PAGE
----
Surely we all want Best Value for public monies?

I read wih dismay and frustration at the Charity Sector’s response to the government’s proposal that monies given to Charities by government organisations for services should not be used for lobbying. The Charity sector claim this is a vow of silence as they represent ‘the vulnerable’ against the Big Bad Government.

But lets just clarify this. Charities, who claim to be ‘not for profit’, feel they have the right to skim off monies intended to assist users of services so they can lobby government for their own interests? In any other context, this would surely be considered fraud and corruption?

Best Value is not a new term but I believe it is has relevant as ever as a core value to the spending of public monies. Best value is not about always going for the cheapest option, but ensuring the maximum outcomes can be reached for the money being spent. It is something the average household has to do and continiously review, although I am not sure the government is as good at doing this.

The reality which the socialist agenda appears to ignore is that the planet and society is built upon limited resourses. Many of the ‘cuts’ over the 6 years have been effective and nnecessary spring cleaning that has probably improved outcomes. Admittedly not all the cuts have keep best value in mind and I think monies could have been better saved while still maintaining or improving outcomes.

On a personal level. as someone who receives a lot of state funding in a number of ways, I want to feel that I am ‘best value’. By this, I want to believe I am able to make the best contribution to my community and society as I can. This does not mean I buy into the ‘benefit scrounger’ rhetoric but it does mean I have a social conscience and awareness I am not the only person who needs support.

Also being a long term user, being ‘best value’ means I should in theory be in a better position to maintain the support I require for as long as I need it. This is long term thinking I doubt many people care about and I feel this highlights the true level of selfishness that motivates many ‘anti-cuts’ activists.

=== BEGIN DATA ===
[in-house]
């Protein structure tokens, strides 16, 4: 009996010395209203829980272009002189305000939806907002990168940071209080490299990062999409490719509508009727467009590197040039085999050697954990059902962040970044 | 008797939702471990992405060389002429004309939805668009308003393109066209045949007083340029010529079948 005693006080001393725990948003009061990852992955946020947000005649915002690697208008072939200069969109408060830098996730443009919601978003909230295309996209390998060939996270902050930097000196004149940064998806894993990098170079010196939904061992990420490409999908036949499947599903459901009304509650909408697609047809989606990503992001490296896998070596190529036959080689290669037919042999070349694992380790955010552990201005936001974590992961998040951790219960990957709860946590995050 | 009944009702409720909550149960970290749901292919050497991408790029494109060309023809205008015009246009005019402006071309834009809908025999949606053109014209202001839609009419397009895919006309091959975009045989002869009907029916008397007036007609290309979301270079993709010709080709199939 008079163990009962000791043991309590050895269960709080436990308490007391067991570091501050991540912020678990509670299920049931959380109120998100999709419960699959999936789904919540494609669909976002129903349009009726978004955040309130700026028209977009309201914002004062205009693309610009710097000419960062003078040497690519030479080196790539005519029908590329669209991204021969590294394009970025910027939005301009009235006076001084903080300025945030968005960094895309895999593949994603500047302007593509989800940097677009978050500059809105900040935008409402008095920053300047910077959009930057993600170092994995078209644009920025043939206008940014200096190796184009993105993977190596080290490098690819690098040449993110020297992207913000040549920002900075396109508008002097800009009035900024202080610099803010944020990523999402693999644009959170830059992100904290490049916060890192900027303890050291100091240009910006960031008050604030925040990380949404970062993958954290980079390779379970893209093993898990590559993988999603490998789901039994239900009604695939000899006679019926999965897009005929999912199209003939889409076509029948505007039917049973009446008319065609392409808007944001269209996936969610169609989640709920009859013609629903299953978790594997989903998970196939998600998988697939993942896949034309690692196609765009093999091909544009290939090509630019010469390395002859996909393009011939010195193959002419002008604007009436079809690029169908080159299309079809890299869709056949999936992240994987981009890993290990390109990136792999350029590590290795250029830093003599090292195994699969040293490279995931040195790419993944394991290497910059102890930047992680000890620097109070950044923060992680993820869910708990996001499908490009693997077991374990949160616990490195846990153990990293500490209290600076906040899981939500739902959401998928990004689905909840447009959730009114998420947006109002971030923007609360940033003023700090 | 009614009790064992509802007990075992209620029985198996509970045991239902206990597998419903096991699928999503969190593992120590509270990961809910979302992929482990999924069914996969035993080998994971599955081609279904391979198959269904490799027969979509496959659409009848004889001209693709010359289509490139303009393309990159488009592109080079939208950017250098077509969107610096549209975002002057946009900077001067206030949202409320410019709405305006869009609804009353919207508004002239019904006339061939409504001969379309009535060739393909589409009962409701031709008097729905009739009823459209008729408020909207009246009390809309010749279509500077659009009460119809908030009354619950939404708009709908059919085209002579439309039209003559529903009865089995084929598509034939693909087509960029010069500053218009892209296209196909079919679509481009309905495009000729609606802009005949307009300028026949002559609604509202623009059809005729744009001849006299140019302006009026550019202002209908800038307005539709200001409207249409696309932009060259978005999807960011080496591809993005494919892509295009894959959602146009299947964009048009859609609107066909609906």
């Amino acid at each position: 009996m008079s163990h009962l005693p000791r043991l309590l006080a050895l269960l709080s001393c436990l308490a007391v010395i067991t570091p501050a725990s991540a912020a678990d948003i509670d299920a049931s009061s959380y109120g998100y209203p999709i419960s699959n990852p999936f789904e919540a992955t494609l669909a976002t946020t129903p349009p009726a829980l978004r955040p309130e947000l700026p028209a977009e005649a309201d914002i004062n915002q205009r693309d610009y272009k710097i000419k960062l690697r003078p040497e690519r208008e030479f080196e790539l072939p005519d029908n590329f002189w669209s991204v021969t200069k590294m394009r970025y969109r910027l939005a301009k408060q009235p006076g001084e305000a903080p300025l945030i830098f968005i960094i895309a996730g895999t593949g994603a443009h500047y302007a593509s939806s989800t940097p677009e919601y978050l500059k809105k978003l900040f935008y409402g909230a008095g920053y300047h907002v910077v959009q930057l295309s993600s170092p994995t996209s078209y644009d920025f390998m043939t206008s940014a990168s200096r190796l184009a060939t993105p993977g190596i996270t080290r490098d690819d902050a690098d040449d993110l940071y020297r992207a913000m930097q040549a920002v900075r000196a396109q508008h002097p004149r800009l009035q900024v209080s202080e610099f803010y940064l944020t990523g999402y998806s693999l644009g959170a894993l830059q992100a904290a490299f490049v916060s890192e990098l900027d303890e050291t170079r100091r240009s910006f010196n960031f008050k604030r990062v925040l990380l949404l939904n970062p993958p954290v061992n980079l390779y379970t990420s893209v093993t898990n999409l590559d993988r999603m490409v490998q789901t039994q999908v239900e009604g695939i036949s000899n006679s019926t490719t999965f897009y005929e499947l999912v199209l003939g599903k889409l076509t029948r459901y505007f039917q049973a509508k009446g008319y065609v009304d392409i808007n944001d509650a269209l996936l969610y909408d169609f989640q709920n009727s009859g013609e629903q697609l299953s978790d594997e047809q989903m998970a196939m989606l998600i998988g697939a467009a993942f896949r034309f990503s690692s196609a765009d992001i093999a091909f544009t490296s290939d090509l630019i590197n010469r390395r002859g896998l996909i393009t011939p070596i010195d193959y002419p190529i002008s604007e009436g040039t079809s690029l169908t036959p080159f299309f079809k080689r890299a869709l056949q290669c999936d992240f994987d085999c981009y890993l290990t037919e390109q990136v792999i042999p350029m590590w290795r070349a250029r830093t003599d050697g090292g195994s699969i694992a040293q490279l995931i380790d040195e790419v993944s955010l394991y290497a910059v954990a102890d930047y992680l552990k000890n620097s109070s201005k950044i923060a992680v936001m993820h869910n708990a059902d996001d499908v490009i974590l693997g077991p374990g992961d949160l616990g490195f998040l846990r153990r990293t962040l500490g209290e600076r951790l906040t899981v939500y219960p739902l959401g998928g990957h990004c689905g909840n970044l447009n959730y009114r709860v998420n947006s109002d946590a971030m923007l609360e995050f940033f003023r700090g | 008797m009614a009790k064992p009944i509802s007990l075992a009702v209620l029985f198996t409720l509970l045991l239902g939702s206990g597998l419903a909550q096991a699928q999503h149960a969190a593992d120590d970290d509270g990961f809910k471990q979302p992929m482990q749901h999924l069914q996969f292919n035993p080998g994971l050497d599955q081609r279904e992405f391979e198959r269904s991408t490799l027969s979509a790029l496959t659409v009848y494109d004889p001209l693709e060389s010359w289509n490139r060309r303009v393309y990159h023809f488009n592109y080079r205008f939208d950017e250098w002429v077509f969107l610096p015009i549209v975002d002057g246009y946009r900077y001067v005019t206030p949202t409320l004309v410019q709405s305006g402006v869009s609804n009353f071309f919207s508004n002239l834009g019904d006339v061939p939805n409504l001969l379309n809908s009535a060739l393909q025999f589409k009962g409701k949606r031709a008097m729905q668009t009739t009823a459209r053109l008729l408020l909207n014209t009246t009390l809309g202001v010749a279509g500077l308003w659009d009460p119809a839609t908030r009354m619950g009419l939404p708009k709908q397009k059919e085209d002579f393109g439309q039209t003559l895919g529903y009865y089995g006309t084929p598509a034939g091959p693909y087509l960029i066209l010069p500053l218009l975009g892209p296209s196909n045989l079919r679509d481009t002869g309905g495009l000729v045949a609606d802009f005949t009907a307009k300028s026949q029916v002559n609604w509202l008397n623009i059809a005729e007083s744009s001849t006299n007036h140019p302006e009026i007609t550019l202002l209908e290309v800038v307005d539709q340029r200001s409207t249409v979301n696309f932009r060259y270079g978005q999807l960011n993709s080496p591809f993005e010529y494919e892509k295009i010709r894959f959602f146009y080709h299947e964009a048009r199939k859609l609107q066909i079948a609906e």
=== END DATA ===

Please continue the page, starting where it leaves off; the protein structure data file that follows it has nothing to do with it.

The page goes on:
Getting the most of every £1 of tax raised by reducing waste and avoiding duplication should be the goal of everyone. Best value requires people, including charities, to think far beyond their own interests and think about how public monies can be better spent for the benefit of everyone.

Unfortunately the rhetoric of austerity has caused people to be more divided, battling their own causes one cut at a time, without any interest in looking at the bigger picture. This more divisive era of politics, often led by the Charity Sector, and fuelled by obsessive social media, is sadly likely to keep Best Value off the agenda for many years to come.

Build a new independent Scotland?


I am not Scottish and I clearly do not live in Scotland, although my parents did live there for a while. I also have no interest in the politics of the potential independence of Scotland although I am interested in the practical implications of building a whole new country as I have always been interested in the detailed workings of Government.


Building a new country will mean Scotland will have to its own everything, replicating many of the current UK wide bodies like HMRC and Jobcentre Plus for a new Scotland. It may also mean Scotland will require its own international dialling code as the UK could split to +440 for England, Wales and NI, and +441 for Scotland. Calls between England and Scotland could also be foul to international charges and even banking could be more difficult. There will need to be passport and customs control at the border, slowing down the travel between the countries.


The reality will be expenses and stressful for those who live and work in England and Scotland, and for what? Some ancient pride that has little barring on a modern country. Common sense said we should be headed, over many years, to a united Europe and then a united world, not separating into smaller countries. And if Scotland has independence, then Wales, could Cornwall be next???


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Getting involved with government